Monday, January 23, 2023

The Husky and His White Cat Shizun by Rou Bao Bu Chi Rou: review

4/5 stars on Goodreads

The Husky and His White Cat Shizun by Rou Bao Bu Chi Rou

The Husky and His White Cat Shizun is Chinese danmei/xianxia fantasy set in a fantasy past of China where disciples of sects follow an ancient path of cultivation to immortality through self-discipline, martial arts, and hidden knowledge.

Mo Ran has risen to the top of the cultivation world as its emperor by basically being the opposite of what is expected of a cultivator: he’s a debauching, bloodthirsty tyrant that everyone fears. The book begins with him facing the consequences of his actions and he kills himself.

Instead of ending up in an underworld to face punishment for his actions, he is reborn as his sixteen-year-old self, with all the memories of his past life intact. He hadn’t been a good person at that age the first time round, and with all the knowledge he has amassed since, he has a good chance of becoming even worse. But he has a couple of things he likes to do differently, mainly to save the love of his life, Shi Mei, a fellow cultivator.

The different choices he makes lead to major events of his life unfurling differently. And at the core isn’t Shi Mei, but his teacher Chu Wanning. He’s the greatest cultivator and the man Mo Ran hated with such vehemence in his first life that as an emperor he kept him alive solely to punish and sexually abuse him. But he was also the person Mo Ran couldn’t live withoutthough he isn’t self-aware enough to understand whyand when he died, Mo Ran had no reason to live either.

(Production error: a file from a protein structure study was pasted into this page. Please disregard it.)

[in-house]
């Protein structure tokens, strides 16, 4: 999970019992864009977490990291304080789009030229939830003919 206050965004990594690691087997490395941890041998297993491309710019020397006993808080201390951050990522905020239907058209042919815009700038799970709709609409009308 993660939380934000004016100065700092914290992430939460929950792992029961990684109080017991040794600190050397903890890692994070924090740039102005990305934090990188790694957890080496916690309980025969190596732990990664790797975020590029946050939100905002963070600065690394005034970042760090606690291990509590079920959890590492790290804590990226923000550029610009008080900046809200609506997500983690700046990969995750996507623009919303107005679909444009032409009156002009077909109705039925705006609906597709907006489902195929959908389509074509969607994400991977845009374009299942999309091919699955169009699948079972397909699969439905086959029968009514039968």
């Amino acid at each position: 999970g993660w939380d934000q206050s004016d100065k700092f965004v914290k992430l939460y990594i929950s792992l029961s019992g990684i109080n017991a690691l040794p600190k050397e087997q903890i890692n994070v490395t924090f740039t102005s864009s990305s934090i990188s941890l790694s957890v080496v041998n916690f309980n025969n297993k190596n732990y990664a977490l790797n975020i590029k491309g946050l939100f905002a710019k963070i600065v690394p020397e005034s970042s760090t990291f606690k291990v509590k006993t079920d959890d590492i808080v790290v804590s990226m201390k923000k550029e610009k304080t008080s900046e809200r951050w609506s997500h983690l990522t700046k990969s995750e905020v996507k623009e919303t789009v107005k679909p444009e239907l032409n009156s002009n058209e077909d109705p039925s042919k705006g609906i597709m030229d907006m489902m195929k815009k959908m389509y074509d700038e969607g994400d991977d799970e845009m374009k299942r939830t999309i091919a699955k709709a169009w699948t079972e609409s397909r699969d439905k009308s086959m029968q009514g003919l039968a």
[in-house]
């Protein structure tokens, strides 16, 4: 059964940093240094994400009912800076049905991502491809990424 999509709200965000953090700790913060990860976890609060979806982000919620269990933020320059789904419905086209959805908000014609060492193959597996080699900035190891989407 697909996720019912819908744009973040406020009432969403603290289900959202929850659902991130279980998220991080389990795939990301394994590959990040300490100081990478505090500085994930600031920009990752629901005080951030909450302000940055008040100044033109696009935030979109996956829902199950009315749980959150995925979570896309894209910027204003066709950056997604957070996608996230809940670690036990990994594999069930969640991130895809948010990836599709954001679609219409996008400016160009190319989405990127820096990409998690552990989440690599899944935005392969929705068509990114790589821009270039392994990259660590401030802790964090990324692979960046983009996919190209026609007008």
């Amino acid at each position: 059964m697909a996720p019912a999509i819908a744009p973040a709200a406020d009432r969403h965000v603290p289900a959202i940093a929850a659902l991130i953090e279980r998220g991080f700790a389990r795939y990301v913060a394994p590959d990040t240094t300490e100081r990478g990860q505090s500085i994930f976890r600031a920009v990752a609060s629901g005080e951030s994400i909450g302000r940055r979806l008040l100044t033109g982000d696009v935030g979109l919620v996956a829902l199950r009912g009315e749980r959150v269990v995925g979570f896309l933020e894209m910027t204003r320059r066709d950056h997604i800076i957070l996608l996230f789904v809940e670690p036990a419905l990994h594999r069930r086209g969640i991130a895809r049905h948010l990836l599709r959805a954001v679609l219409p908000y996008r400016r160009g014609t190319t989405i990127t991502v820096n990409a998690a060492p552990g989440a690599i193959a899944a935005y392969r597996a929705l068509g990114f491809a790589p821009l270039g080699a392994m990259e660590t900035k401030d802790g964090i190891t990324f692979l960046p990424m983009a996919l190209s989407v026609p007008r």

With the knowledge of where they ended at, Mo Ran starts to look at their relationship with different eyes. Where he had previously seen only hatred and contempt, gets more nuances. And with the memory of Chu Wanning in his bedhowever involuntarily the other man was therehe realises to his horror that he’s now lusting after the one person he hates.

This was a good book, well-written and compelling. Mo Ran was an excellent, complex MC who is far from a good person, yet he finds himself taking action for other people this time round, especially for his Shizun. His twisted relationship with Chu Wanning gets more depth from the other man’s point of view, and despite Mo Ran’s knowledge of how he treated his Shizun in the past, the way their new relationship unfurls is amazingly sweet. The book ends at a cliff-hanger that guarantees the reader will want to continue with the series.

Based on reviews I read, I went in expecting Marquis de Sade or darkest of grimdark, but this isn’t anywhere near their level of angst, darkness and violence, sexual or otherwise. The main characters have agency throughout the book, there isn’t much violence, but punishments are corporeal and strict, sex (M/M) and sexual abuse are only hinted atthough the latter isn’t repented yet (if ever?)and suicide isn’t glorified. Violence isn’t the focus, love and change are. People with delicate sentiments might still enjoy the growth story and the hint of romance if they aren’t too put off by the other aspects.

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